The version of Mind/Mirror in Philadelphia is marketed as a fascinating case of doubling curatorial takes, but I think this is contrived, self-indulgent and economically inefficient. Philadelphia might feel it has first dibs on a big Johns show since his professed muse, Marcel Duchamp, was much admired and collected there. Duchamp is many things, I know, but a con artist and tease are among them, as he acknowledged. And he eventually found even his own art a bore. When it comes to Johns, though, I wish the two museums flipped a coin to see who went first and then decided on roughly one curatorial version. As it is, the two are sharing the same catalogue. Only Johns fanatics will see both versions of the exhibition.

From left: Pinion (1966), From Eddingsville (1969), Edisto (1962) and Studio (1964) Photo: Ron Amstutz

I am not a contrarian, but I do not belong to the New York echo chamber. As a minority of one, a Vermont art critic, I’m happy to wish Johns many more years. He burnt all his juvenalia in 1954, had a dream about the American flag, and, as the Whitney show tells us, a legend was born. He had a few fantastic years. After, say, the early 1960s, though, it is a long slog of small vision. There are coffee cans, strings and things, beer cans, flags, maps, numbers in many media, and most recently, stick figures and skeletons. Most motifs repeat over and over.

Big anchor works such as Studio and According to What (both 1964), Harlem Light (1967) and Racing Thoughts (1983) are not only ugly and bad, they are irrelevancies. They do not speak to our time. Johns is an artist whose currency is the cryptic, whose cards never get put on the table. Does an artist who disguises, who revels in mirrors, meet what seems to me to be a need for frankness, for what is real?

Mind/Mirror is mostly chronological. This makes for a big problem since the great art is front-loaded, in a magnificent gallery of the early flags and maps. A later gallery of Johns miniatures—small versions of his standard motifs—is magical. Castelli did size-pricing so the small things went to low price points. They are still exquisite, though a dark wall colour and smart lighting gives these gems wall power.

I liked the room of Savarin coffee can monotypes, though it is very much for specialists. Most of the visitors in the space seemed to struggle to understand very tiny differences. I am a print specialist, but my own endurance was flagging at that point. A coffee bar would have been most appropriate.

Historical context

Vermonter that I am, and proud of my family’s role in vanquishing the Southern rebellion, I still wanted to see Johns situated as a contemporary of Tennessee Williams, Flannery O’Connor, Harper Lee and Eudora Welty. What would Blanche DuBois make of him? In New York in 2021, a discussion of this kind would be unlikely, and would Johns countenance it?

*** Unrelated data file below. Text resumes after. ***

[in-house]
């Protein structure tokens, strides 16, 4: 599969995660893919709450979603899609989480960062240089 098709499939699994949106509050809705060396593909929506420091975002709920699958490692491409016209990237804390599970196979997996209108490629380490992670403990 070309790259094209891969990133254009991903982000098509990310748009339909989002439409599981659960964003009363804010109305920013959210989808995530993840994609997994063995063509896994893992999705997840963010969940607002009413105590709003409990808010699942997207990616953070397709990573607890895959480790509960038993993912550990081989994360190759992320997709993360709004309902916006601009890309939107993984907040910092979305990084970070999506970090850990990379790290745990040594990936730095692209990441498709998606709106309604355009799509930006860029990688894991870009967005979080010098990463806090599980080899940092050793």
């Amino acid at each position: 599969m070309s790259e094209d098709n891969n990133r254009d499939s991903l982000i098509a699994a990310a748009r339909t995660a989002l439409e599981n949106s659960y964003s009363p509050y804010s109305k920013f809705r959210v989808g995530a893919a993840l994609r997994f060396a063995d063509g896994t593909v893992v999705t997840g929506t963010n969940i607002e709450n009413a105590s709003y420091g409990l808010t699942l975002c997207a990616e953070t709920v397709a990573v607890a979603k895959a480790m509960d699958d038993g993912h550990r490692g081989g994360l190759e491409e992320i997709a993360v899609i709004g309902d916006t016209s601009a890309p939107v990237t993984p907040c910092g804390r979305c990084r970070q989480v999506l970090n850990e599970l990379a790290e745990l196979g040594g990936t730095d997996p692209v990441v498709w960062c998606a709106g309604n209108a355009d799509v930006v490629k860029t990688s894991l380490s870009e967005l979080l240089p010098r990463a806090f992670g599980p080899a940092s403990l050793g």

Although the exhibition is generally a big bore, there are sudden moments of intense beauty, always dark or grey. Night Driver (1960) stopped me and held me. It is a pastel with charcoal and collage. I wish Johns did more pastels, and I wish he did more nocturnes. Grey works for Johns. It is ambiguous and dispassionate, but has authority too. It is calm and dependable, and not for nothing did the grey flannel suit evoke power in the 1950s. Screen Piece (1967) is absorbing. The Art Institute of Chicago’s 2007 show, Jasper Johns: Gray, covered his use of this colour with 100 works. It went to New York’s Metropolitan Museum of Art and, by the by, was a far better show than Mind/Mirror because of its focus.

I love going to the Whitney and admire the director and the curators I know, but Mind/Mirror should be a 150-object show. The exhibition is already augmented by the catalogue, which I read and think is great. It will be the definitive book on Johns. Short essays by Alex Nemerov, Ruth Fine, Carroll Dunham and Michael Ann Holly impressed me the most among the 20 or so, or at least they do not gush and do not write in inscrutable jargon. At 500 objects, Mind/Mirror indulges a New York niche. It does not a great American artist make.

Jasper Johns: Mind/Mirror, Whitney Museum of American Art, New York and Philadelphia Museum of Art, until 13 February 2022